Such assets are generally used to maintain everyday business operations and generate revenue.

The best examples of operating assets are machinery, cash, stock, equipment, goodwill, copyright, etc.

Non-Operating Assets

Though not utilized in daily business operations, non-operating assets help generate considerable revenue.

Short-term investments, income made from fixed deposits, and vacant land are typical non-operating assets.


In any commercial setting, liabilities are categorized into internal and external.

Internal Liability – Includes obligations like accumulated salaries and profits, capital, and others

External Liability – Consists of payable such as borrowings, taxes, creditors, and overdrafts

Liabilities are further divided into three categories based on their function:

Current Liabilities

Current or short-term liabilities are debts and obligations which should be paid off within a year. They represent capital owed for operating expenses like taxes, wages, and accounts payable.

Moreover, payments owed within a year for long-term debts are also listed under current liabilities.

For example, if a company has a 20-year mortgage loan on a property, the payment owed in the next year will be listed under short-term liability. At the same time, the remaining balance is put under long-term liabilities.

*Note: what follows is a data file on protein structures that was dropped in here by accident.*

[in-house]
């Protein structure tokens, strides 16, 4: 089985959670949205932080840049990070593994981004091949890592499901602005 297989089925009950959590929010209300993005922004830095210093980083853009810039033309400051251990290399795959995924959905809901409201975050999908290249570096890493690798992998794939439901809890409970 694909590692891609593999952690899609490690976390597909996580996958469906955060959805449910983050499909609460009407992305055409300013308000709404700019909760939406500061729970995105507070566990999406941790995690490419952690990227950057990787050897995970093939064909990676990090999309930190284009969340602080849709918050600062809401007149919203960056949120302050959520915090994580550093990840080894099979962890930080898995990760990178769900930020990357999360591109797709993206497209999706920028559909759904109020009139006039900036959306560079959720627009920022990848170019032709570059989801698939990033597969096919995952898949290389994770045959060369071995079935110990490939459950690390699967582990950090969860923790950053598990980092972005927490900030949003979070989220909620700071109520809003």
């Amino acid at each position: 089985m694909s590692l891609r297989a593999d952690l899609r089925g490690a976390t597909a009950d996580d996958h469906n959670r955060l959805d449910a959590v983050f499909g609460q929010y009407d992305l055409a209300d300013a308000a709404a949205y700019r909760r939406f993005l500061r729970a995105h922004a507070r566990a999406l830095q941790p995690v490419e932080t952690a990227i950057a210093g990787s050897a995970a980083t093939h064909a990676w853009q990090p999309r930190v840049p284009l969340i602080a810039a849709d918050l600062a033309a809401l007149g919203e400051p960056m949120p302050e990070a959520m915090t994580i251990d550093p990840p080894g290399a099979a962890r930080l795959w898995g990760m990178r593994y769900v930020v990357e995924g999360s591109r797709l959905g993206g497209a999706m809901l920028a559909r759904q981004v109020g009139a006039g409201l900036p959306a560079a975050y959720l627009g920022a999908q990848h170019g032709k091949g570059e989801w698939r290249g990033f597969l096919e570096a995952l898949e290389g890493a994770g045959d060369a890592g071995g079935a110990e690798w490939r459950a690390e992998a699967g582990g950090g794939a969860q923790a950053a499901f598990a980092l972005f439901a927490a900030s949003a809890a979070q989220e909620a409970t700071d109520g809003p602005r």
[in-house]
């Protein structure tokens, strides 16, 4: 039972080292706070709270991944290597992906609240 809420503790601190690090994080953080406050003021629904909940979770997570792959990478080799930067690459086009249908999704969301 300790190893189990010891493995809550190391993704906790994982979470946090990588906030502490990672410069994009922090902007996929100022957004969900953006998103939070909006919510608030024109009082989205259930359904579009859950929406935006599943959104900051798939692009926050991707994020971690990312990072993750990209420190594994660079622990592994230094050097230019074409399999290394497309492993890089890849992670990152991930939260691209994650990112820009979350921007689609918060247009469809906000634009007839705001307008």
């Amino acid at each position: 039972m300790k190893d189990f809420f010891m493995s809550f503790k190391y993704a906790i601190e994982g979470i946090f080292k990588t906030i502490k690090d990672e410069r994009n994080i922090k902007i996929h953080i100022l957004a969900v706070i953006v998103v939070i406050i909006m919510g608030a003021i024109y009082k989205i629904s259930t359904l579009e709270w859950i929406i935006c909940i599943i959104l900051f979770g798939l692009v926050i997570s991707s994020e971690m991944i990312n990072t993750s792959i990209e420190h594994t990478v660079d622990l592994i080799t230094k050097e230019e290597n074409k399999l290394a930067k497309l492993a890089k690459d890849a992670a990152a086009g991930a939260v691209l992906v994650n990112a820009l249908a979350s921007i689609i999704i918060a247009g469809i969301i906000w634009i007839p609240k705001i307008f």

Non-Current Liabilities

Also known as long-term or fixed liabilities, non-current debts are not accounted for within a year.

These debts and obligations form a critical part of a company’s long-term financing. Businesses generally incur these liabilities to fund the purchase of assets or invest in new projects.

Examples include bonds payables, mortgage payables, debentures, and long-term loans.

Contingent Liabilities

These are the potential obligations whose occurrence depends on some future event. For example, if a company faces a lawsuit of $200,000, it would incur liability only if the lawsuit becomes successful. If the lawsuit is not successful, no liability arises. Therefore, such liability is recorded only if it has a probability.